I mean... there are literally so many things that can happen. So, a person really needs to know their environment, their soil type, the plants overall needs; and in cases of grafted plants, the knowledge level of the gardener may need to be even more in tune/versed/.

It's a big subject man. A long time ago I referred to this exact question you're bringing when selecting plants for my own climate as: 'Comparing Climates'. Once I understood the concepts of another climate's needs, with my own, it was an epiphany for me. I recall vividly the night it happened, I immediately recognized that arboreta didn't have records for understock's of their plants and I knew, I knew... I had to have records for all of mine! I felt like the hair on my head was standing up from all the thoughts & electricity flowing thru my mind & all at once. All the endless possibilities that could be sought after for further knowledge! ...Grafting the same scion to multiple understocks and planting them all within a close proximity of one another in order to see which one did the best, and, which one would ultimately live the longest. I had reached a plateau that I knew would lead me to more and more understanding and, the ability to seek more, in completely different directions.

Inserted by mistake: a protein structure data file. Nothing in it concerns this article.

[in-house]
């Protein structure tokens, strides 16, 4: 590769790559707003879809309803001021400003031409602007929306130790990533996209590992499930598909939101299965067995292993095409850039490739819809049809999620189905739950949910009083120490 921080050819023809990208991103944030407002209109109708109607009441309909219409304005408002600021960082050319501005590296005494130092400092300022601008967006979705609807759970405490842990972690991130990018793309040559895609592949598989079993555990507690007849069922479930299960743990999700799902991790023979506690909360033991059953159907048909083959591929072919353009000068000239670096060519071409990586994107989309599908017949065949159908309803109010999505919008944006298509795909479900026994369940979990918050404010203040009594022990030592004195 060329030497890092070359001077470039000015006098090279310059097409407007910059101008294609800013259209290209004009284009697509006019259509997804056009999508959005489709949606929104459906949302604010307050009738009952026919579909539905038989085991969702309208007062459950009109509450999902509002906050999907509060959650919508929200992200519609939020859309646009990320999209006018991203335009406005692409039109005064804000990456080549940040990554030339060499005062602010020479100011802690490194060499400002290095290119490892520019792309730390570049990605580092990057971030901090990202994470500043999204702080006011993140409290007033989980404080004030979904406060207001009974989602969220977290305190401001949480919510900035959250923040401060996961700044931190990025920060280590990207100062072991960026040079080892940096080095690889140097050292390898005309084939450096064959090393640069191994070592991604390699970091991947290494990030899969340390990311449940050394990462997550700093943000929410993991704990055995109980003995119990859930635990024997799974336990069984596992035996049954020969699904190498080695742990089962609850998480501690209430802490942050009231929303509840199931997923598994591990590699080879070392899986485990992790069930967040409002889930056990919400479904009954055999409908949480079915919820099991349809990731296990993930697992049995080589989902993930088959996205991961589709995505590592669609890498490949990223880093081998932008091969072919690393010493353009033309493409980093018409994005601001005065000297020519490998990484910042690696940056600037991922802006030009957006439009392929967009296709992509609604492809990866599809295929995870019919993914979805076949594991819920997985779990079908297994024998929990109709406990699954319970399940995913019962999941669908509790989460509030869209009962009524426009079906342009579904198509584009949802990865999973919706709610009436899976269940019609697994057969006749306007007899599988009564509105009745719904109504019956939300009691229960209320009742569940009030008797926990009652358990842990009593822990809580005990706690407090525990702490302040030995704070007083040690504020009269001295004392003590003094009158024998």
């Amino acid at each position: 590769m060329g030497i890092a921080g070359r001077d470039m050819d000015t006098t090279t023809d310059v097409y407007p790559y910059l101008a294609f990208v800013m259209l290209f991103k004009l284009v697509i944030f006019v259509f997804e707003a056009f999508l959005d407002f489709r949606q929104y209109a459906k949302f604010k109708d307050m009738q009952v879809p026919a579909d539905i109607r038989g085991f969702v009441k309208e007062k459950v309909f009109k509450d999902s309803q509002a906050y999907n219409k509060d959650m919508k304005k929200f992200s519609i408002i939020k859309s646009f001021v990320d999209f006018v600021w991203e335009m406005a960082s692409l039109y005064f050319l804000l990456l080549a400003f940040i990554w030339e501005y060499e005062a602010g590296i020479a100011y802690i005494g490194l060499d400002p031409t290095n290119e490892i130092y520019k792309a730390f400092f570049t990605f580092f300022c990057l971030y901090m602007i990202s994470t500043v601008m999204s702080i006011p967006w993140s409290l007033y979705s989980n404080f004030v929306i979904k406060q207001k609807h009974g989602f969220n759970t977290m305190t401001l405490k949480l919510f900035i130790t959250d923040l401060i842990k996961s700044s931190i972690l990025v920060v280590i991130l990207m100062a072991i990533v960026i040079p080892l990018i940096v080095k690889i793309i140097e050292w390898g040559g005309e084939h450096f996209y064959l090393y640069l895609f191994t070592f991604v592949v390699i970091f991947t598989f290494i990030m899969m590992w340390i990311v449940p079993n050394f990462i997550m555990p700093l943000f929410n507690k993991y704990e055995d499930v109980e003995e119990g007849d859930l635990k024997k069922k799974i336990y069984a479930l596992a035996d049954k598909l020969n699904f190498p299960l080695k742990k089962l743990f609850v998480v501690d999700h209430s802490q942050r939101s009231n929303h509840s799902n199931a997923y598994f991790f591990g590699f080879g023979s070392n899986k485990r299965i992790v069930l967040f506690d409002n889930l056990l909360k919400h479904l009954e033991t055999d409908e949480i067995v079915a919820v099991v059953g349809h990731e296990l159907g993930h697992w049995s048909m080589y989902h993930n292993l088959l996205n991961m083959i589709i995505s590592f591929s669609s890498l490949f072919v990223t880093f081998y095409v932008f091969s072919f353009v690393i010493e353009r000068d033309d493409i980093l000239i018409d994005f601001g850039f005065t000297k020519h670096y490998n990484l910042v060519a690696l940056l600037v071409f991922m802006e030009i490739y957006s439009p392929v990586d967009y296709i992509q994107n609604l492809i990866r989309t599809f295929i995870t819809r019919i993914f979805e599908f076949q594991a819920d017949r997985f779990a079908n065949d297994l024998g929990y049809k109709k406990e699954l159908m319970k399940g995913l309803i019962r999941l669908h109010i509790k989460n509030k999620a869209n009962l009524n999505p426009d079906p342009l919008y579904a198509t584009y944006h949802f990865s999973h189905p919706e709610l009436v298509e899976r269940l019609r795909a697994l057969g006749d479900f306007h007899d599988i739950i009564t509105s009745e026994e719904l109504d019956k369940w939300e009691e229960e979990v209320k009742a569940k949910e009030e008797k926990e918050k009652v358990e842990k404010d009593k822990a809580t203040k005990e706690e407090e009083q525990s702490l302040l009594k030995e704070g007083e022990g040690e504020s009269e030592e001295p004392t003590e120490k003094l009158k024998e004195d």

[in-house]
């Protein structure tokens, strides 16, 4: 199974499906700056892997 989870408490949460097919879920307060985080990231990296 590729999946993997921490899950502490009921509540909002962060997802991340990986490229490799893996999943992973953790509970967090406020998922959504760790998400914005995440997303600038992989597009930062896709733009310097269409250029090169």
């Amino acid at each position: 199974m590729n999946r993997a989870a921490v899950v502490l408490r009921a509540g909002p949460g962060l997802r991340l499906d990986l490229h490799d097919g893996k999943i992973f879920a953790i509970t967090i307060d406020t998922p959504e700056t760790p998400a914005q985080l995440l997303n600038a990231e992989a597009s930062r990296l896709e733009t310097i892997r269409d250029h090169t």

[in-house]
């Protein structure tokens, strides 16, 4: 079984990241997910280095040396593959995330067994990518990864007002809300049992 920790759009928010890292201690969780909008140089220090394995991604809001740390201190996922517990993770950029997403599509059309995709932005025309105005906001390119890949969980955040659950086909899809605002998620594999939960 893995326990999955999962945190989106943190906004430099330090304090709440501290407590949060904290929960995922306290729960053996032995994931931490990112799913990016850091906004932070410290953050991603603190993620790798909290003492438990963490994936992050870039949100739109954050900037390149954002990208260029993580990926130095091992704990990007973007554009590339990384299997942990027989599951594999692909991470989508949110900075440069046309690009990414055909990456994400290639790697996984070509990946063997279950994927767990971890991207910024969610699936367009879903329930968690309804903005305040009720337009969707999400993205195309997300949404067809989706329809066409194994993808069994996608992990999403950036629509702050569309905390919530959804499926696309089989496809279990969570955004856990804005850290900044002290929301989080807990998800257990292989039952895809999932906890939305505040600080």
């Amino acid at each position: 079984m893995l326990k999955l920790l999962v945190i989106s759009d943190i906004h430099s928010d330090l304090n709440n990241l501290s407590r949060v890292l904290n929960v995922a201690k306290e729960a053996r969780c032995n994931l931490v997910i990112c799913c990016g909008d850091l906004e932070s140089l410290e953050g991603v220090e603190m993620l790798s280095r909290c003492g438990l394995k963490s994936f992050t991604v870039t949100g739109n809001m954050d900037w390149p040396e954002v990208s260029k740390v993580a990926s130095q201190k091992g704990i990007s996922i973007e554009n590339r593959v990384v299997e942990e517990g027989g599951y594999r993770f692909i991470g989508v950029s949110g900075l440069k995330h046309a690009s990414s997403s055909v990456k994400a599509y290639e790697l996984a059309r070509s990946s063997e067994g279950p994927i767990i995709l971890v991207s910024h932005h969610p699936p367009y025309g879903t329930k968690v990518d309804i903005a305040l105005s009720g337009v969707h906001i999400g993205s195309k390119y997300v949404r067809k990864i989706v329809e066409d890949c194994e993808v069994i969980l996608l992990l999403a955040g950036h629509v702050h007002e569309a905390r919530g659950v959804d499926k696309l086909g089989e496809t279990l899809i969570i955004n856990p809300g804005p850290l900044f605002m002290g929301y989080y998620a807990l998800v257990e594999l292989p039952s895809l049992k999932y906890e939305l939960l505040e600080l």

Best regards,

Dax


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RE: Scion - Root stock interaction

Fotis, it would be a very good idea to compare one Abies cultivar grafted on two differend understock.
One grafted on a common used one and one on Abies cephalonica.
The quiestion is: were to find Abies cephalonica understock...


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RE: Scion - Root stock interaction

Dax, very clear. Thanks man!

Edwin, I can provide you with some Abies cephalonica root stock, for you to experiment my friend! But they will be ready for ext season. Let me know...

Fotis


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RE: Scion - Root stock interaction

Fotis, this experience is always worth trying.
Next grafting season will start in January ;0)